Functional magnetic resonance imaging (fMRI) of the spinal cord (spinal fMRI) is an adaptation of the fMRI method that has been developed for use in the brain (1). Although the basic principles underlying the methods are the same, spinal fMRI requires a number of specific adaptations to accommodate the periodic motion of the spinal cord, the small cross-sectional dimensions (roughly 8 mm x 15 mm at the largest region), the length (~45 cm in adult humans), and the fact that the magnetic field that is used for MRI varies with position in the spinal cord because of magnetic susceptibility differences between bone and tissues. Spinal fMRI has been used to produce maps of neuronal activity at most levels of the spinal cord in response to various stimuli, such as touch, vibration, and thermal changes, and with motor tasks. Research applications of spinal fMRI to date include studies of normal sensory and motor function, and studies of the effects of trauma to the spinal cord (1-3) and multiple sclerosis (4). Two different data acquisition methods have been applied, one based on the established BOLD (blood-oxygen-level dependent) fMRI methods used in the brain, and the other based on SEEP (signal enhancement by extravascular water protons) contrast with essentially proton-density weighted spin-echo imaging (see MRI). The majority of the studies published to date are based on the SEEP contrast method. Methods demonstrated to overcome the challenges listed above include using a recording of the heart-beat to account for the related time course of spinal cord motion, acquiring image data with relatively high (~ 1-2 mm) spatial resolution to detect fine structural details, and acquiring images in thin contiguous sagittal slices to span a large extent of the spinal cord. Methods based on BOLD contrast have employed parallel imaging techniques to accelerate data acquisition, and imaging slices transverse to the spinal cord, in order to reduce the effects of spatial magnetic field distortions (5). Methods based on SEEP contrast have been developed specifically because they have low sensitivity to magnetic field distortions while maintaining sensitivity to changes in neuronal activity.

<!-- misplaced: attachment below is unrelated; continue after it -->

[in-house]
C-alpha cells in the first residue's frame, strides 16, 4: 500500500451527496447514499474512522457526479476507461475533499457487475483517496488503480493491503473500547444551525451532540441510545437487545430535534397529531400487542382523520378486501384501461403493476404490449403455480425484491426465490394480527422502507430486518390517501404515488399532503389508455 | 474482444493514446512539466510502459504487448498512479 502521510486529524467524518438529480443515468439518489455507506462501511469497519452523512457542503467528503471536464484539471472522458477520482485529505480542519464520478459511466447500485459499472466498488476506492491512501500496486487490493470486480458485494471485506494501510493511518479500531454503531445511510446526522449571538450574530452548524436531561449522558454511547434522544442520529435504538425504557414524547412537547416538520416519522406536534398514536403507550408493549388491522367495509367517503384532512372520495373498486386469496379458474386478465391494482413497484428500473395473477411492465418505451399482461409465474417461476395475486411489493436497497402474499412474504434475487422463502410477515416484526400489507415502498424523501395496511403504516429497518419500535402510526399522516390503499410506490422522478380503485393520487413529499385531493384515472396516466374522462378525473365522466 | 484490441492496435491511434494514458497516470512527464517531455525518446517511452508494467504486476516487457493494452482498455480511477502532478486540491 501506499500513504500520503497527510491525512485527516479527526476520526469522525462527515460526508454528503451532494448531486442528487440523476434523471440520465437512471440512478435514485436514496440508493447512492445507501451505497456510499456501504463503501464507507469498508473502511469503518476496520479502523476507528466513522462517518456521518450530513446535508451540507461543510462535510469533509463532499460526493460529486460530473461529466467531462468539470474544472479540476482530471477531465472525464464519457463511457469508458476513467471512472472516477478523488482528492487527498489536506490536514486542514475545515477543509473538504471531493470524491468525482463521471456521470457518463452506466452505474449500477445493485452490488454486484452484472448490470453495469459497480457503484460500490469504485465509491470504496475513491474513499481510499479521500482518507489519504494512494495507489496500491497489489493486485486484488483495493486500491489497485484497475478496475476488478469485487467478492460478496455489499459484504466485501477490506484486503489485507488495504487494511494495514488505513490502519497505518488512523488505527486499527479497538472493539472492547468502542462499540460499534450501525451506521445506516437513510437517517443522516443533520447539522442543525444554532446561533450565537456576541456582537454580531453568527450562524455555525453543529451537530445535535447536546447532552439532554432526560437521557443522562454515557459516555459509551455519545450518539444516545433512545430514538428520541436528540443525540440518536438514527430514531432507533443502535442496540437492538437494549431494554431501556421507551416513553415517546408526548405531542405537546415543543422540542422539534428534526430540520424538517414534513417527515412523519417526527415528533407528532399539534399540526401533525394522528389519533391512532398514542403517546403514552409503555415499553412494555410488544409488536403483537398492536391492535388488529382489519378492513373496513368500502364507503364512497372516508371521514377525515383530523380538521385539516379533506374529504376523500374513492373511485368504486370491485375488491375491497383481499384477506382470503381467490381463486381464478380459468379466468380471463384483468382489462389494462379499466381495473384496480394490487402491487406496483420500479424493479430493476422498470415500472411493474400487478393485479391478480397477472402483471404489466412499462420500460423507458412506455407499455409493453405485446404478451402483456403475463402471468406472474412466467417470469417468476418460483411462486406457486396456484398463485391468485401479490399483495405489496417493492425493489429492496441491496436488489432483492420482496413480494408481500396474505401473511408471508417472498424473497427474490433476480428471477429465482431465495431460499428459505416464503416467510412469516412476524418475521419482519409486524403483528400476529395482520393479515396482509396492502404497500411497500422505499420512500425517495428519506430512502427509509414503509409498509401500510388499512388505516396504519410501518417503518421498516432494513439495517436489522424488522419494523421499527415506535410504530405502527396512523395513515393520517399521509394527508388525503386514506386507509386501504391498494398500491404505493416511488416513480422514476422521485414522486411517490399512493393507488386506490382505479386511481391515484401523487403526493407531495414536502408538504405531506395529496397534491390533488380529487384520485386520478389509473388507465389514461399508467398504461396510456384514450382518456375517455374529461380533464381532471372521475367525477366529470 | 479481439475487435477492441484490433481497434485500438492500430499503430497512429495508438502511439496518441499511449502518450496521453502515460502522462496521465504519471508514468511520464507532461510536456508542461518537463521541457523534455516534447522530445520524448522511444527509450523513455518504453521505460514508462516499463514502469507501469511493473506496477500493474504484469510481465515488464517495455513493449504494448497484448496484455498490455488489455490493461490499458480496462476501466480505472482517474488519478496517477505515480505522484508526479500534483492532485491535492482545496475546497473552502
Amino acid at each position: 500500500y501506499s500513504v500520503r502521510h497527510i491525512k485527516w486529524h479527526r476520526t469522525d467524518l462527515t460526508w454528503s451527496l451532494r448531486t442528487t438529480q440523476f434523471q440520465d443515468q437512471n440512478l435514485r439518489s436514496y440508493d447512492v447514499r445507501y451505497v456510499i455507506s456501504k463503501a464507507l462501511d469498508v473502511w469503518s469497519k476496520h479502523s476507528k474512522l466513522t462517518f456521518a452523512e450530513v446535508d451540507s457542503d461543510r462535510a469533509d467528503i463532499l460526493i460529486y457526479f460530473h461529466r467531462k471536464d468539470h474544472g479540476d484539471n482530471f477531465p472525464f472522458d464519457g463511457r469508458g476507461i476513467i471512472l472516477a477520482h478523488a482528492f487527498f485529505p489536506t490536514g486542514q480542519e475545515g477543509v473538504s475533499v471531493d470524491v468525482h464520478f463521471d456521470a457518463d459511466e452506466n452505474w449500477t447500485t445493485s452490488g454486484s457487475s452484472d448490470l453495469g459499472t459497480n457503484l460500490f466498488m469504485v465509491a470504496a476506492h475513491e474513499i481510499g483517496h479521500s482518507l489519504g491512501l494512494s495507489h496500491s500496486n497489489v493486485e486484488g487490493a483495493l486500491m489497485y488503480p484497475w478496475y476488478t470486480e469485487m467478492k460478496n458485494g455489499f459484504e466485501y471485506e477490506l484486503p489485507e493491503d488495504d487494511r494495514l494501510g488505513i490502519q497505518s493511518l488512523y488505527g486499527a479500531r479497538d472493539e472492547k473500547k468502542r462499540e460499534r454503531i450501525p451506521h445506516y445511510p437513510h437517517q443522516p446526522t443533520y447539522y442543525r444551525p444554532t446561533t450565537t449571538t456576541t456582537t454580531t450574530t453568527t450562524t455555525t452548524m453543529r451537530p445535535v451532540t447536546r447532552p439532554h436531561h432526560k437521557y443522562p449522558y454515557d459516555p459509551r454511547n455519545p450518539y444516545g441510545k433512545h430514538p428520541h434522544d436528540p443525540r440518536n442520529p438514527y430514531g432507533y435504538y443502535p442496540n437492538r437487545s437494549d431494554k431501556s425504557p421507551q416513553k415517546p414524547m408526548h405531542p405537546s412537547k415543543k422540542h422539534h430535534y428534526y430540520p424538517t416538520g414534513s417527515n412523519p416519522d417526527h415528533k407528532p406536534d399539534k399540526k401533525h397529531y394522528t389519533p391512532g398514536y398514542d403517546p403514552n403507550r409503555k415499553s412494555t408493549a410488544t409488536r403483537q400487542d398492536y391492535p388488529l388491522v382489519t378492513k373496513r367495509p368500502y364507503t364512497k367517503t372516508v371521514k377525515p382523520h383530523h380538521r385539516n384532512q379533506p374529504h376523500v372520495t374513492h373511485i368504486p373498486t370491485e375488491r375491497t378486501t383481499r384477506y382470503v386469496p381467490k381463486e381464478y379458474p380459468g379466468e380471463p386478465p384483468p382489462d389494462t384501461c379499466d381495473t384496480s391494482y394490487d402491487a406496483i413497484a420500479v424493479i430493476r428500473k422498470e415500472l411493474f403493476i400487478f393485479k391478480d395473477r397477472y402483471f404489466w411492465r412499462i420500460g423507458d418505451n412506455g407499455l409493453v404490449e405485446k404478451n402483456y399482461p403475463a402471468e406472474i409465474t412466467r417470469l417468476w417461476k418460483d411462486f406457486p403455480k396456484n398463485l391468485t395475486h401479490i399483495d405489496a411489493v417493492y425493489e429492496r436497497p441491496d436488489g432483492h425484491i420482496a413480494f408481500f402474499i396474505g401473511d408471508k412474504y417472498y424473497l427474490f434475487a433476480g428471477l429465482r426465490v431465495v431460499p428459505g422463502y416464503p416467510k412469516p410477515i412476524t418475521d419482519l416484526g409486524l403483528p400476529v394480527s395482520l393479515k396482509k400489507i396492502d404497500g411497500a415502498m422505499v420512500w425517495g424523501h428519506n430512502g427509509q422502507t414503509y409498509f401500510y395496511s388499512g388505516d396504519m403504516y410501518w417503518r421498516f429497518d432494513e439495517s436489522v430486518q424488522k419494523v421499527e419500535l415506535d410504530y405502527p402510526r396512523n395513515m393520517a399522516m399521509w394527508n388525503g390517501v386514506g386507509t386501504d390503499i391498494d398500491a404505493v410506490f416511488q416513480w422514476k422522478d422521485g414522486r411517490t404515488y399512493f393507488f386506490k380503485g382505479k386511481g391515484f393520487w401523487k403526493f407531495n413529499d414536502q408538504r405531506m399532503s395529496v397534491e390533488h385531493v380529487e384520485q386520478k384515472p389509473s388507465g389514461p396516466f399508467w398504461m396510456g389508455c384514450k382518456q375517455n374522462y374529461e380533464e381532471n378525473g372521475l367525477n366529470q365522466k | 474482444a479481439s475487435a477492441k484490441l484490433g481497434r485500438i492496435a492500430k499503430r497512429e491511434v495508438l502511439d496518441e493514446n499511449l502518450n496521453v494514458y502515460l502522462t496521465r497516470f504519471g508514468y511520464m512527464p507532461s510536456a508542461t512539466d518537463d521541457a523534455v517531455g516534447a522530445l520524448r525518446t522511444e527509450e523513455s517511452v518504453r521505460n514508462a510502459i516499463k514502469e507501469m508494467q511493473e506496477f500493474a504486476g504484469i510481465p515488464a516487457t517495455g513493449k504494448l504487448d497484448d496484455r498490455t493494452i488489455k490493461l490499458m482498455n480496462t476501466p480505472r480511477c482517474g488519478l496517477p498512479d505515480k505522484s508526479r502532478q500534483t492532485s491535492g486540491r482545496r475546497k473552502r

1. Stroman PW. Magnetic resonance imaging of neuronal function in the spinal cord: spinal FMRI. Clin Med Res 2005;3(3):146-156.
2. Stroman PW, Kornelsen J, Bergman A, Krause V, Ethans K, Malisza KL, Tomanek B. Noninvasive assessment of the injured human spinal cord by means of functional magnetic resonance imaging. Spinal Cord 2004;42(2):59-66.
3. Kornelsen J, Stroman PW. fMRI of the lumbar spinal cord during a lower limb motor task. Magn Reson Med 2004;52(2):411-414.
4. Agosta F, Valsasina P, Caputo D, Stroman PW, Filippi M. Tactile-associated recruitment of the cervical cord is altered in patients with multiple sclerosis. Neuroimage 2008;39(4):1542-1548.
5. Maieron M, Iannetti GD, Bodurka J, Tracey I, Bandettini PA, Porro CA. Functional responses in the human spinal cord during willed motor actions: evidence for side- and rate-dependent activity. J Neurosci 2007;27(15):4182-4190.